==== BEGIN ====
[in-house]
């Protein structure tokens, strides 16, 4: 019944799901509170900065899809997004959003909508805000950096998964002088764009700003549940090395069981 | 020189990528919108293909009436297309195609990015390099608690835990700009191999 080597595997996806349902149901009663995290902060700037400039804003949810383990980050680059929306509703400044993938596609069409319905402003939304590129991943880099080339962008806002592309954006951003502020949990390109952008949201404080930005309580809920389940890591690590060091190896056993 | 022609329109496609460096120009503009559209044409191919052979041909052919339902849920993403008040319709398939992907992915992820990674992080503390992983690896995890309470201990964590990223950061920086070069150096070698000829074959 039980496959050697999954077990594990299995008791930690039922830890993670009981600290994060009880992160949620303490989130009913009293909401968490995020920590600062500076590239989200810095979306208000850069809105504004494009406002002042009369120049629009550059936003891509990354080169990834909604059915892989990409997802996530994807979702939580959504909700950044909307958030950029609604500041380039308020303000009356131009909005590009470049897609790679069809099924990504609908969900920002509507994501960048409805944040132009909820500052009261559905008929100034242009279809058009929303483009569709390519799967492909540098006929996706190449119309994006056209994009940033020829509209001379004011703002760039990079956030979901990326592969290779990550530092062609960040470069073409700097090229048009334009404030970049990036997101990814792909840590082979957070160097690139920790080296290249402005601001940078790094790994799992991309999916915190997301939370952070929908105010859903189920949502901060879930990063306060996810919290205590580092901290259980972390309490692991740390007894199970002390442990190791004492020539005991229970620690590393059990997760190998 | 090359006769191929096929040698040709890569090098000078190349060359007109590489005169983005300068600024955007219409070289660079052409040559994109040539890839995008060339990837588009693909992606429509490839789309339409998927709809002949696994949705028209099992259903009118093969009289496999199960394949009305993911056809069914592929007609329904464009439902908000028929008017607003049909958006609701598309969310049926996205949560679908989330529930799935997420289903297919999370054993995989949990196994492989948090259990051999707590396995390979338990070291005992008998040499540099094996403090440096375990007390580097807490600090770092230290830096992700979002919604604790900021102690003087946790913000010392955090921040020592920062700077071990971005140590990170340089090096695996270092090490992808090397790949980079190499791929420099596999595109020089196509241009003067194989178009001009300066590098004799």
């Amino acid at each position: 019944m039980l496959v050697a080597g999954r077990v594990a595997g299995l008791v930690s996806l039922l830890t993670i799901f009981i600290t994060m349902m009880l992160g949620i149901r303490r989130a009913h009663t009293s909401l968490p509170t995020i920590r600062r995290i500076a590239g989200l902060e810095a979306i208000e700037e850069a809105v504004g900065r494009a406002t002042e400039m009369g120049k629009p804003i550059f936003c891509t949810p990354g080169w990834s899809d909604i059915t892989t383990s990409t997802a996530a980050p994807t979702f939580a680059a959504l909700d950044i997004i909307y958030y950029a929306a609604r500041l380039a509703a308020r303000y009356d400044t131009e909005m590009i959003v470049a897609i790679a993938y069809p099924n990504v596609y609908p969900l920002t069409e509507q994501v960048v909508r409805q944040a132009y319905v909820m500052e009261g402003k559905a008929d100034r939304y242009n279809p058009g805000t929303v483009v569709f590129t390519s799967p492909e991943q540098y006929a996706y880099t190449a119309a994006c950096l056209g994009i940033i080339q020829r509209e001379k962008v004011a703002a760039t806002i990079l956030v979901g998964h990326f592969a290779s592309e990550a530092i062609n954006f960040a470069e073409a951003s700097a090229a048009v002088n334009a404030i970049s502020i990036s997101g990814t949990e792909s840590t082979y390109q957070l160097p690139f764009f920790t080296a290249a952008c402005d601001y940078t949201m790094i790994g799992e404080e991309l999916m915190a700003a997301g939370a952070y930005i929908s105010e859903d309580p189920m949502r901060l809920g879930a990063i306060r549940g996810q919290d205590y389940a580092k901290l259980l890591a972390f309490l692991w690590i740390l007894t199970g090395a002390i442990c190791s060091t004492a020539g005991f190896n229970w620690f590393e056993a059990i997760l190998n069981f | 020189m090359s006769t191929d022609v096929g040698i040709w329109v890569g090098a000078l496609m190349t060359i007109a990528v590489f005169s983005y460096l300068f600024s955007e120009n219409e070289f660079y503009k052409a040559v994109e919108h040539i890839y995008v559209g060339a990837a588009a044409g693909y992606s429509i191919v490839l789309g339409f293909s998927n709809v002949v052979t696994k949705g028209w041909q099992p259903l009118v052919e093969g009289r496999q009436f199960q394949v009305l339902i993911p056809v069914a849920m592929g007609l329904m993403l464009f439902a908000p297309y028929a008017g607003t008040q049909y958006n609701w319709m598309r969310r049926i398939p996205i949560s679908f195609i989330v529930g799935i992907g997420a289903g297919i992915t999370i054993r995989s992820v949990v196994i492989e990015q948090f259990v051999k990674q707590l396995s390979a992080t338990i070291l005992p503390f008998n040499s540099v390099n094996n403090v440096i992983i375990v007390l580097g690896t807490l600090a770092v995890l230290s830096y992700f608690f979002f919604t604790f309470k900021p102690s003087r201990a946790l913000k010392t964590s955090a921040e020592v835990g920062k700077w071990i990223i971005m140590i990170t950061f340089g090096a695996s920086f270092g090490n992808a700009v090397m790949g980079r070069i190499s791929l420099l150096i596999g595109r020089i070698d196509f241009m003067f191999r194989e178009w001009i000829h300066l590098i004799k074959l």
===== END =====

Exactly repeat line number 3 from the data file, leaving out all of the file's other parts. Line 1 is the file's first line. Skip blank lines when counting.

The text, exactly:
């Amino acid at each position: 019944m039980l496959v050697a080597g999954r077990v594990a595997g299995l008791v930690s996806l039922l830890t993670i799901f009981i600290t994060m349902m009880l992160g949620i149901r303490r989130a009913h009663t009293s909401l968490p509170t995020i920590r600062r995290i500076a590239g989200l902060e810095a979306i208000e700037e850069a809105v504004g900065r494009a406002t002042e400039m009369g120049k629009p804003i550059f936003c891509t949810p990354g080169w990834s899809d909604i059915t892989t383990s990409t997802a996530a980050p994807t979702f939580a680059a959504l909700d950044i997004i909307y958030y950029a929306a609604r500041l380039a509703a308020r303000y009356d400044t131009e909005m590009i959003v470049a897609i790679a993938y069809p099924n990504v596609y609908p969900l920002t069409e509507q994501v960048v909508r409805q944040a132009y319905v909820m500052e009261g402003k559905a008929d100034r939304y242009n279809p058009g805000t929303v483009v569709f590129t390519s799967p492909e991943q540098y006929a996706y880099t190449a119309a994006c950096l056209g994009i940033i080339q020829r509209e001379k962008v004011a703002a760039t806002i990079l956030v979901g998964h990326f592969a290779s592309e990550a530092i062609n954006f960040a470069e073409a951003s700097a090229a048009v002088n334009a404030i970049s502020i990036s997101g990814t949990e792909s840590t082979y390109q957070l160097p690139f764009f920790t080296a290249a952008c402005d601001y940078t949201m790094i790994g799992e404080e991309l999916m915190a700003a997301g939370a952070y930005i929908s105010e859903d309580p189920m949502r901060l809920g879930a990063i306060r549940g996810q919290d205590y389940a580092k901290l259980l890591a972390f309490l692991w690590i740390l007894t199970g090395a002390i442990c190791s060091t004492a020539g005991f190896n229970w620690f590393e056993a059990i997760l190998n069981f | 020189m090359s006769t191929d022609v096929g040698i040709w329109v890569g090098a000078l496609m190349t060359i007109a990528v590489f005169s983005y460096l300068f600024s955007e120009n219409e070289f660079y503009k052409a040559v994109e919108h040539i890839y995008v559209g060339a990837a588009a044409g693909y992606s429509i191919v490839l789309g339409f293909s998927n709809v002949v052979t696994k949705g028209w041909q099992p259903l009118v052919e093969g009289r496999q009436f199960q394949v009305l339902i993911p056809v069914a849920m592929g007609l329904m993403l464009f439902a908000p297309y028929a008017g607003t008040q049909y958006n609701w319709m598309r969310r049926i398939p996205i949560s679908f195609i989330v529930g799935i992907g997420a289903g297919i992915t999370i054993r995989s992820v949990v196994i492989e990015q948090f259990v051999k990674q707590l396995s390979a992080t338990i070291l005992p503390f008998n040499s540099v390099n094996n403090v440096i992983i375990v007390l580097g690896t807490l600090a770092v995890l230290s830096y992700f608690f979002f919604t604790f309470k900021p102690s003087r201990a946790l913000k010392t964590s955090a921040e020592v835990g920062k700077w071990i990223i971005m140590i990170t950061f340089g090096a695996s920086f270092g090490n992808a700009v090397m790949g980079r070069i190499s791929l420099l150096i596999g595109r020089i070698d196509f241009m003067f191999r194989e178009w001009i000829h300066l590098i004799k074959l």